Water Resources Management

, Volume 24, Issue 8, pp 1531–1549

Factors Controlling Gully Advancement and Models Evaluation (Hableh Rood Basin, Iran)

  • Aliakbar Nazari Samani
  • Hassan Ahmadi
  • Aliasghar Mohammadi
  • Jamal Ghoddousi
  • Ali Salajegheh
  • Guy Boggs
  • Razieh Pishyar


Gully erosion is one of the most complicated and destructive forms of water erosion. In order to prevent this erosion, the important factors controlling gully heads must be understood. This paper examines gully head advancement in the Hableh Rood Basin, Iran by (1) observing gully head advance between 1957 and 2005 using field studies, aerial photography and GIS analysis and: (2) applying and evaluating widely used experimental models including the, Thompson (Trans ASAE 7(1):54–55, 1964), SCS (I) and SCS (II) models, for estimating migrating headcuts over the study period. The results showed that the highest mean gully advancement (0.26 m year − 1) took place during the 1956–1967 period, with most gullies having lower and steady headcut retreat rates between 1967–2000 (0.21 m year − 1) and 2000–2005 (0.15 m year − 1). This suggests that the majority of gullies in the study area were still in the early stages of formation in the first study period and their formation may be linked to land use or climatic changes pre 1956. Analysis of the correlation between environmental characteristics of the study area and gully advancement indicated that the upslope area of head cuts and soluble mineral content of the soil were the two most important factors influencing the spatial and temporal variation of gully longitudinal development. Results of multiple regression revealed that the simple relation including upslope area and soluble minerals can explain 93% of total variance and relatively reflects the effects of runoff and waterfall process for headcut retreat. Application of statistical error analysis to evaluate the four gully advancement models showed that in comparison to other models, the second model of SCS has more reliable results for predicting longitudinal gully advancement in this study area and other similar regions. However, this study indicates that future modelling in the region should consider the role of soil soluble mineral content in predicting gully advancement.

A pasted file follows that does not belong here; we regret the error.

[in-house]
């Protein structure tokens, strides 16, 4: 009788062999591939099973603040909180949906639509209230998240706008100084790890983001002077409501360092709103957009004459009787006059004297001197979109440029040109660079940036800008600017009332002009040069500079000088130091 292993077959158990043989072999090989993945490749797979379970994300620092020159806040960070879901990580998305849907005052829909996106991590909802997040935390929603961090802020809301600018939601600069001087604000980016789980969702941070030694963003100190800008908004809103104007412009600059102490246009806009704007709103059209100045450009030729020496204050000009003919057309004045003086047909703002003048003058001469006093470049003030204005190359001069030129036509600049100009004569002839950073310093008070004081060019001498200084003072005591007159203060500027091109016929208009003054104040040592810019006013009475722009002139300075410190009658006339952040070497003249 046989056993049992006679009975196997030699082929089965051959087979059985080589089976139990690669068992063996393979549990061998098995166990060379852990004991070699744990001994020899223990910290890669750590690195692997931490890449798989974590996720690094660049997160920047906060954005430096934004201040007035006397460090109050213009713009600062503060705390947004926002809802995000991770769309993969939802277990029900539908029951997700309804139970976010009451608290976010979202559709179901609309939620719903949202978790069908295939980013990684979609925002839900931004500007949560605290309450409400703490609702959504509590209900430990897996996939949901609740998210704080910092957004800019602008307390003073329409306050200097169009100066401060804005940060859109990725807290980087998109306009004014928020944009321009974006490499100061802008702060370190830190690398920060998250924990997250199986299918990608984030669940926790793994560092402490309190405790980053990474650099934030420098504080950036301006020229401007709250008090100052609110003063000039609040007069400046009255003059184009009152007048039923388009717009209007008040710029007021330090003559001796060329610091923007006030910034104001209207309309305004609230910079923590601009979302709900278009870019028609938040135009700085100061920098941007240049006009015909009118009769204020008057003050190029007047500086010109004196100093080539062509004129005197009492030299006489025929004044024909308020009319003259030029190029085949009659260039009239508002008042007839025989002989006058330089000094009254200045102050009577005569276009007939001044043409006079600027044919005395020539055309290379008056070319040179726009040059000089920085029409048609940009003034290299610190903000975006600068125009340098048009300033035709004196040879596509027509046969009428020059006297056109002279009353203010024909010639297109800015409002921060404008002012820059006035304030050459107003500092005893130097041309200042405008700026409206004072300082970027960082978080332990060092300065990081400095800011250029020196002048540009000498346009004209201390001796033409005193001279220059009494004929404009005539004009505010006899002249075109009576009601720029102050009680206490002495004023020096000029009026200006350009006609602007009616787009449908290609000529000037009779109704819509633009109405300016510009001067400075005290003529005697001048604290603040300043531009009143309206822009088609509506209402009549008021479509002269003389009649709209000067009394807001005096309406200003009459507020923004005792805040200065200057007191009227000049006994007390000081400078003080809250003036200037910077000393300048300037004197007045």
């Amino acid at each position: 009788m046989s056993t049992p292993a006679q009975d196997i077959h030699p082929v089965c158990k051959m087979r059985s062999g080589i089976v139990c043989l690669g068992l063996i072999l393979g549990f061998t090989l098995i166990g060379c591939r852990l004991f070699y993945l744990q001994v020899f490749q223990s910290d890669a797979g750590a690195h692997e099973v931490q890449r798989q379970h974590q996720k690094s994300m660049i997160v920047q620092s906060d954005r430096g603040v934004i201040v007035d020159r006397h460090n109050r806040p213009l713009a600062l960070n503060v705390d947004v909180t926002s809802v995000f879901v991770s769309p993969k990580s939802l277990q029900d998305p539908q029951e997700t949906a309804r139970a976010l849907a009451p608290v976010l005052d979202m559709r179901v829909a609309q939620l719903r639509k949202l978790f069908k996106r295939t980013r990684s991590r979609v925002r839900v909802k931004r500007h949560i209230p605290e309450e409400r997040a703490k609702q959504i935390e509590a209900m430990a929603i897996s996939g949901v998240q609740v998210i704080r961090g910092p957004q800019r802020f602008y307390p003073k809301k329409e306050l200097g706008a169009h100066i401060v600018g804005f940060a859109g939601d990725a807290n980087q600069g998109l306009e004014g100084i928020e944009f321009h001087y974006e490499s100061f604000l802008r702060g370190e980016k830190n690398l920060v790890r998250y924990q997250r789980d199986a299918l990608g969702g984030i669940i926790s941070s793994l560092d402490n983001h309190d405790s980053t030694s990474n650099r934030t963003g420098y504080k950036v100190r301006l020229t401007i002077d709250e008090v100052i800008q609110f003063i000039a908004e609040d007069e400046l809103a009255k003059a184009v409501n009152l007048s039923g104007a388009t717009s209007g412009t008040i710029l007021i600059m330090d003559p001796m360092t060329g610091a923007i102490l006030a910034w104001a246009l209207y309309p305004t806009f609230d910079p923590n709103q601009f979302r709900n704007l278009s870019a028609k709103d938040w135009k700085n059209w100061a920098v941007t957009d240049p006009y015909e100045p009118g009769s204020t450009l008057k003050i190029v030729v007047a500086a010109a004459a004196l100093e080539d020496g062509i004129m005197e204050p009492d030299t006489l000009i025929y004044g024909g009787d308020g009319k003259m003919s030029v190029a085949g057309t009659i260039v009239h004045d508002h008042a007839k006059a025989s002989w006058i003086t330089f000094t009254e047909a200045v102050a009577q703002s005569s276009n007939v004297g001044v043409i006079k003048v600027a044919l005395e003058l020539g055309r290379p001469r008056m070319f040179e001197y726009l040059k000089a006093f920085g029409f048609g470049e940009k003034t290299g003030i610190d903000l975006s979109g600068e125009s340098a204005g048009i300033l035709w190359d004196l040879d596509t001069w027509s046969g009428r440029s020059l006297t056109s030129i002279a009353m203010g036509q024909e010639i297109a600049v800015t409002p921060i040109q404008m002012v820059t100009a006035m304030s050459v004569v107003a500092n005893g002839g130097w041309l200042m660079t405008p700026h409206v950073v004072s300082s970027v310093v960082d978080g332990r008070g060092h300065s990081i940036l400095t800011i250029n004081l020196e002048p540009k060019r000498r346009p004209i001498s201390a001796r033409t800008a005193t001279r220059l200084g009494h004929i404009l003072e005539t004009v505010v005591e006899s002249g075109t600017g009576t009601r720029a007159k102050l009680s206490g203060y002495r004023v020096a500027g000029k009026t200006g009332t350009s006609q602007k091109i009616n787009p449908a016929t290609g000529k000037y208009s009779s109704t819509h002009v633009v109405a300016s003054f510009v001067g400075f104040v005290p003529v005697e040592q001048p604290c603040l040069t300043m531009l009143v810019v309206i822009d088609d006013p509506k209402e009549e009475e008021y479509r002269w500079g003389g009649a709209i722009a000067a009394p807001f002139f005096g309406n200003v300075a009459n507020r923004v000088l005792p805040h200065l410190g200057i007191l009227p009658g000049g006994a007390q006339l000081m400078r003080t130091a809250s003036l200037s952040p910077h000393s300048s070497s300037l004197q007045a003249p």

Gully erosion Empirical model Evaluation Headcut retreat Environmental factors Aerial photography 


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Copyright information

© Springer Science+Business Media B.V. 2009

Authors and Affiliations

  • Aliakbar Nazari Samani
    • 1
  • Hassan Ahmadi
    • 1
  • Aliasghar Mohammadi
    • 2
  • Jamal Ghoddousi
    • 3
  • Ali Salajegheh
    • 1
  • Guy Boggs
    • 4
  • Razieh Pishyar
    • 2
  1. 1.Department of Arid and Mountainous Region Reclamation, Faculty of Natural ResourcesUniversity of TehranKarajIran
  2. 2.Research and Science BranchIslamic Azad UniversityTehranIran
  3. 3.Soil Conservation and Watershed Management Research InstituteTehranIran
  4. 4.School of Science and Primary IndustriesCharles Darwin UniversityDarwinAustralia

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